Castle Raid 2 Review

Castle Raid 2 Review

Dec 19, 2013

To say the truth, I’ve only played original Castle Raid for a little while, so my experiences with this sequel aren’t really comparable. I’ve seen enough to suggest that the games aren’t wholly different. Castle Raid 2 is just as fun, has a bit better graphics, more units, and a larger campaign – but the gameplay only differs in details. It’s still a hellish time-sinker, regardless of whether you play it with a friend, or against an AI.

Story in Castle Raid spins in a surprising direction from the original. While human armies are fighting against each other, the whole kingdom and nearby lands get overrun by orcs that drive the humans off their own land. This forces the old enemies to band together, and claim their lands back. This means that the blue units are now people, and the red – orcs, both having distinct armies with different looks – although they’re still completely identical in powers, abilities and costs. Honestly, my biggest – and probably, only – peeve with Castle Raid 2 is that I really wanted to see at least two sides with unique units and abilities. That would turn this fine strategy into an amazing one.

The two sides are resting on different sides of the screen in their castles, protected by two towers. The task is always the same: Castle Raid 2 2to destroy the enemy’s castle, and stop him from doing the same with yours. To do this, the players can summon up to five kinds of units, with a cap of 16 units on the field per kind. This is actually pretty grand, and the battles look pretty impressive, disregarding the relatively small scale of the maps. Also, there’s a lot more unit types available, but the player has to pick five of them, before starting a map. To spawn the units, player has to have enough gold. The gold is slowly dripping from nowhere, and can also be obtained from trees (don’t ask) by workers. Units can be summoned anywhere near the player’s castle, and move by themselves to the enemy side, attacking any enemy they encounter. They can get level-ups either by killing enemies, or if the player spawns three units of the same kind together, making one of them more powerful from the start. There are also two towers on both sides of the field. After a lengthy recharge, one can obliterate a certain area near the player’s castle, and the other can rain fire across the whole map – if the player aims it correctly. Players can’t order units around the map directly, but there’s a couple of small tricks that grant some sort of field control.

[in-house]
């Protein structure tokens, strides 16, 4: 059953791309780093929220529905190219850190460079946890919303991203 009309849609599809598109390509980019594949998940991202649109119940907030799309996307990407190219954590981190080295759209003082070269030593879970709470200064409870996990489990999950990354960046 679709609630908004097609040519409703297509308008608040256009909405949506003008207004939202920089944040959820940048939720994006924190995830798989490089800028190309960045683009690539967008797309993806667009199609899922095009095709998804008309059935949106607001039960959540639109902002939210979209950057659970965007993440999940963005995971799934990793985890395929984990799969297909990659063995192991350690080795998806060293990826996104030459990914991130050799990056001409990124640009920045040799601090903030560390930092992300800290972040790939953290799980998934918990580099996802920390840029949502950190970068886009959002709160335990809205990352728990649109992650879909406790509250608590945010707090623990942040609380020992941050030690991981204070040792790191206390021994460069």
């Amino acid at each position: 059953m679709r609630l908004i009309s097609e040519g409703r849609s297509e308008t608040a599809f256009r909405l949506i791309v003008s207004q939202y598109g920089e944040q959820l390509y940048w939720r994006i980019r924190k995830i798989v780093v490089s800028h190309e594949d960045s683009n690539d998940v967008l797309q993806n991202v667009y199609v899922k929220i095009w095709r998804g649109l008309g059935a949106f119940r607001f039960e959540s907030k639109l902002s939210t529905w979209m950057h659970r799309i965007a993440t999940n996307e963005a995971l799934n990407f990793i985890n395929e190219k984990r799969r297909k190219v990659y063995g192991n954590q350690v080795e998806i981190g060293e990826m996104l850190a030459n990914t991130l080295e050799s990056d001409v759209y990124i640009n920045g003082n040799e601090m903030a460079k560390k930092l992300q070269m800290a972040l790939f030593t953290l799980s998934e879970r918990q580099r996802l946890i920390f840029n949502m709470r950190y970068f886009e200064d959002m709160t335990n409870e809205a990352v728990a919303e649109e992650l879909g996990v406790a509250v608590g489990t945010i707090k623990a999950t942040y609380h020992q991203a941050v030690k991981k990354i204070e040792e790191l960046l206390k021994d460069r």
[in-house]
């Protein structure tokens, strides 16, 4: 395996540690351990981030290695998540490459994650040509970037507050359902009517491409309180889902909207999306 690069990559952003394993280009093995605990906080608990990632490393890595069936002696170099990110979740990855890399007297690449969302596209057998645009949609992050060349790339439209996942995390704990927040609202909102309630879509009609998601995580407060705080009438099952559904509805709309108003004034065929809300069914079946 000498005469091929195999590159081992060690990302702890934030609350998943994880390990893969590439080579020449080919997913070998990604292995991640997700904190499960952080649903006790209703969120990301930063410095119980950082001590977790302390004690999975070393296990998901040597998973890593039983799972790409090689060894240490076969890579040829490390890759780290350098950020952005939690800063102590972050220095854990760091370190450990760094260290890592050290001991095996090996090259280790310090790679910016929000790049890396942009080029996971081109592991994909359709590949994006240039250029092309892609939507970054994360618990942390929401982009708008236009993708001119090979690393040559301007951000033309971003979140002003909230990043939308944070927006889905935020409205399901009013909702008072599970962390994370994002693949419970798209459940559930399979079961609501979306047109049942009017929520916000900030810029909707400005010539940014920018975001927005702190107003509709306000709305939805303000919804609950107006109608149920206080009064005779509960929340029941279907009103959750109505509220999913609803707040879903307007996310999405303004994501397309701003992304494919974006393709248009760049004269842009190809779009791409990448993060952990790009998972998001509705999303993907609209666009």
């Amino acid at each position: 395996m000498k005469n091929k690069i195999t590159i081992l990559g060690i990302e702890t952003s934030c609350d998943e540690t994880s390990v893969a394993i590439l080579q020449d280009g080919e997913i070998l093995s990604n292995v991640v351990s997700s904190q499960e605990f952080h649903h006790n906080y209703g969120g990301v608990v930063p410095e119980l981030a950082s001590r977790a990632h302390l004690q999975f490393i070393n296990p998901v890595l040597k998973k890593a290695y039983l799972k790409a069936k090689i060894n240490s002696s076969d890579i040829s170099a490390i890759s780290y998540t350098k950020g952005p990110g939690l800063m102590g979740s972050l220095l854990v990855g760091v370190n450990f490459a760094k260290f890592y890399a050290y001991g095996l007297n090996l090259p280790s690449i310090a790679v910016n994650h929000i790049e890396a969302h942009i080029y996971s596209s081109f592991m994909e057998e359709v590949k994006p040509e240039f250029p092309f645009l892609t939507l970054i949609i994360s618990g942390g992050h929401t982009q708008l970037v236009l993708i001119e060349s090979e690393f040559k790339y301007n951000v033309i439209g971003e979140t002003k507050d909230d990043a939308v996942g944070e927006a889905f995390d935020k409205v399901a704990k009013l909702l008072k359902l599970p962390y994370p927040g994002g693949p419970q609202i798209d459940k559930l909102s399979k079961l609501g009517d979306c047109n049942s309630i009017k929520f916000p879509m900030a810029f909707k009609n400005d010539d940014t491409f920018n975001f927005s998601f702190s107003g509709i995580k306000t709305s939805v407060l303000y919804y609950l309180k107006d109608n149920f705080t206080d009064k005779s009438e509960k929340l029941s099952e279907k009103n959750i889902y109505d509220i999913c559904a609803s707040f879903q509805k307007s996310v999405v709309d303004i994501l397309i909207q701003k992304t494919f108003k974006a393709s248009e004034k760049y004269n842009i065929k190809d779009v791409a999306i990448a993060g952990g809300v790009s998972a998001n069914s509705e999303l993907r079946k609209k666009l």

Describing Castle Raid 2 in detail requires a substantial amount of writing, so I’ll wrap it up. I didn’t note issues with the game, because frankly, I didn’t have any. Maybe the graphics look a bit simple, and the two sides are identical in properties, but apart from that – it’s an awesome strategy that manages to combine simple, unique rules and easily understandable mechanics with an incredible strategic depth. It contains tons of challenging levels in single-player, each one with three difficulty levels, and with two challenge modes – and when you complete all that, there’s also an ingenious single-device multiplayer. Castle Raid 2 is easily the best mobile strategy I’ve enjoyed playing, in months.

Castle Raid 2 Review Rundown

Graphics/Sound - It's not really fancy, and some units sound a whole lot like Warcraft, but it also doesn't need a dozen cores to run smoothly.
Controls - Incredibly simple.
Gameplay - Incredibly complex.
Replay Value - Almost infinite.
Overall - It's really good - one of the very few times I got hyped over a mobile strategy.

Download: App available at the Google Play Store »

Tony Kuzmin
Basically, a talking digital extension at this point.
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